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Nozick’s Experience Machine, Essay Example

Pages: 4

Words: 968

Essay

Introduction

The real wonder of life relies on it being full of surprises. While it is a specific need for everyone else to just go with the flow of what life seemingly offers, it has been a constant desire for some to be able to just plan out or at least actually know what was going to happen in the future. Some even might want to direct exactly what is supposed to be happening next in their lives. Relatively, this desire has been responded to by Robert Nozick as he introduced the concept behind the mind experiment of the experience machine. Through the option of stimulating the brain’s capability to function and direct, this experiment entails a person to be subjected to a brain-directed operation that would require him to plugged into a machine for him to program everything that he wants to happen even in a simultaneous manner. The machine basically provides whatever the individual pleases through imagination; nevertheless, the person would not be actually be doing what he thinks he is doing, but instead, he would feel all the intensifying effects of such event that corresponds to his pleasure senses. Through this experiment, Nozick tries to point out how the theory of hedonism which entails the value of pleasure and how much it is necessary to define the satisfaction and contentment of a person.

The thoughts of Nozick

The real question that Nozick’s argument tries to explore is whether or not pleasure is enough to develop a better well-being on humans specifically centered on being satisfied and contented with who they are, what they do and what they can do. The choice of whether or not to live a life of contentment within a machine or live a life with disappointments, struggles as well as happiness and excitement without the machine is being presented by Nozick in his discussion. Overriding the reason for pleasure, he tries to take the initiative to help his readers understand how important pleasure is to human individuals for them to be able to feel the contentment they need to become better persons.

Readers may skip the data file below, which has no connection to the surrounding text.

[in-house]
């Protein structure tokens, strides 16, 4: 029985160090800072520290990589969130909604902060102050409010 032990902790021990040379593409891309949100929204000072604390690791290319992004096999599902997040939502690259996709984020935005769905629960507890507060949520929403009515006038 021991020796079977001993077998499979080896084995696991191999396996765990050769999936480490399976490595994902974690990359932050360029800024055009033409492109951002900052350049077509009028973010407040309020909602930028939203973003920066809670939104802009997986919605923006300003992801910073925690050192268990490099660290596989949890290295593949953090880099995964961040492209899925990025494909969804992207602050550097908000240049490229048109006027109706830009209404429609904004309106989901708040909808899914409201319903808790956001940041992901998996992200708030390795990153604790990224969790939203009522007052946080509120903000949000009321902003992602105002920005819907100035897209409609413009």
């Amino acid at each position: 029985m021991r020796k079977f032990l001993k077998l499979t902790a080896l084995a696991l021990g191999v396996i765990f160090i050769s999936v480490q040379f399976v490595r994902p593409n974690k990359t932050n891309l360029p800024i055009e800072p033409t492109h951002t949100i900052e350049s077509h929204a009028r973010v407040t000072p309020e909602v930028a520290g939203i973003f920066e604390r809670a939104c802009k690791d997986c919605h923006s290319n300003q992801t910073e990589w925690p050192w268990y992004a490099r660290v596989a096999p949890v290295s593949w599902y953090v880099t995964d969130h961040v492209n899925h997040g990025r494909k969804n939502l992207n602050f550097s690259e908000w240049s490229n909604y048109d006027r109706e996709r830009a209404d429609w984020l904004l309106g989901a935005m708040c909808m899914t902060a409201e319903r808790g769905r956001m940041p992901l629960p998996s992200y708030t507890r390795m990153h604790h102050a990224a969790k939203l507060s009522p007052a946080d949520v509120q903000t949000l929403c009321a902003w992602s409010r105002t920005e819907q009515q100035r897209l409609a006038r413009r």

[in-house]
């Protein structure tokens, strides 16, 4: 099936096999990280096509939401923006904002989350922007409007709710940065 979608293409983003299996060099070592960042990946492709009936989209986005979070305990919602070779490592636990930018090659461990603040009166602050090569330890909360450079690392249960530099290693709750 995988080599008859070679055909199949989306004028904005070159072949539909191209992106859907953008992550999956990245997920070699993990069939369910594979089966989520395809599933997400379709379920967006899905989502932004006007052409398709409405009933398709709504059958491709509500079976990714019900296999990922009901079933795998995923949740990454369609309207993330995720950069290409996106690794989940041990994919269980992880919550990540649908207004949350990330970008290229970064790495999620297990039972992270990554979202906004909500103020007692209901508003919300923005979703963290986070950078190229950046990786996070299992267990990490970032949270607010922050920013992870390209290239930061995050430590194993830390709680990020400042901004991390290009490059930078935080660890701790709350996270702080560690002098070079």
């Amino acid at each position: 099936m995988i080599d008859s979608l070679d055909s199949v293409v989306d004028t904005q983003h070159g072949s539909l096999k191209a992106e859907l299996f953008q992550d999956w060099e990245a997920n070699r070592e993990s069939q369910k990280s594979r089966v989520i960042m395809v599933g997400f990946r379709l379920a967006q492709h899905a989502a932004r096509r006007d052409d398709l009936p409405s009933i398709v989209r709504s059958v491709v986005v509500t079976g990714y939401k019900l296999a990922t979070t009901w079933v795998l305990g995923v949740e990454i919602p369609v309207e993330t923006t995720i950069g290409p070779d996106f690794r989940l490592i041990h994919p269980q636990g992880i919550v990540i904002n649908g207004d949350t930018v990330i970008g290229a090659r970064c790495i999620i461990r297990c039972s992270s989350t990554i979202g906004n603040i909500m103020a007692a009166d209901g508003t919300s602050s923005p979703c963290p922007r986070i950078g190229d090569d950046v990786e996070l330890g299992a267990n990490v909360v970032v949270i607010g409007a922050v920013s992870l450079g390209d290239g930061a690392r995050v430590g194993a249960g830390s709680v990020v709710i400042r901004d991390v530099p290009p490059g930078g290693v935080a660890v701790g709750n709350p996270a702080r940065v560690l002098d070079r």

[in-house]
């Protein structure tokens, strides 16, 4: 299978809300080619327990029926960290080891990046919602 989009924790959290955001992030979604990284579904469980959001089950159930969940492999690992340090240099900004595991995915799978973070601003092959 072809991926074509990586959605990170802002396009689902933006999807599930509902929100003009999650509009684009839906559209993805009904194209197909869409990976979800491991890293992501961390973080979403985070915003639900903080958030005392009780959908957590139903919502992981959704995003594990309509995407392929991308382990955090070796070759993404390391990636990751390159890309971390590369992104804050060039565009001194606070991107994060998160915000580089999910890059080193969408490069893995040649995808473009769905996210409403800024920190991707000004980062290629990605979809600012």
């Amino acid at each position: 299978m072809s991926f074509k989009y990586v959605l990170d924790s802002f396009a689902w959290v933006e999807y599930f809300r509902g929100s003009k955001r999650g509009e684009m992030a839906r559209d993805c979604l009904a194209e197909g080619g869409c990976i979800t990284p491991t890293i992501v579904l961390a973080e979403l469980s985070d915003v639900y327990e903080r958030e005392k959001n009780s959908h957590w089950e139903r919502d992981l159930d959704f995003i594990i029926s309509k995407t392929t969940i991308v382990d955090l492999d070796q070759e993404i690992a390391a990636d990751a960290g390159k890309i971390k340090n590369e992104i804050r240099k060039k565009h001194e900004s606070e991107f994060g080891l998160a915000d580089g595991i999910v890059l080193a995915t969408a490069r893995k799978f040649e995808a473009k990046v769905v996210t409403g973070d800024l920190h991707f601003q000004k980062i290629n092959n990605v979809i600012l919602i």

Through his approach of presentation, Nozick tries to use the concept of argument by analogy. The question does not only involve which particular aspect of the thought would one actually agree with; instead it involves the constant of being in need to identify what specifically relates to ones being. The further assumption of answering the ‘what if’s‘ of the argument becomes a necessary point of understanding on the part of the readers. For instance, it could be likened to the argument of people engaging in thrilling situations if they were given the chance; would they actually take it or would they think first whether or not such matter does appeal to their being? Such concept of asking questions as to how the situation personally relates to an individual specifically denotes the idea of having the person actually getting involved in the presentation of ideas. Questioning themselves about their opinion on the matter and how they would react to the matter if they would actually undergo the situation presented to them specifically establishes the value of the argument.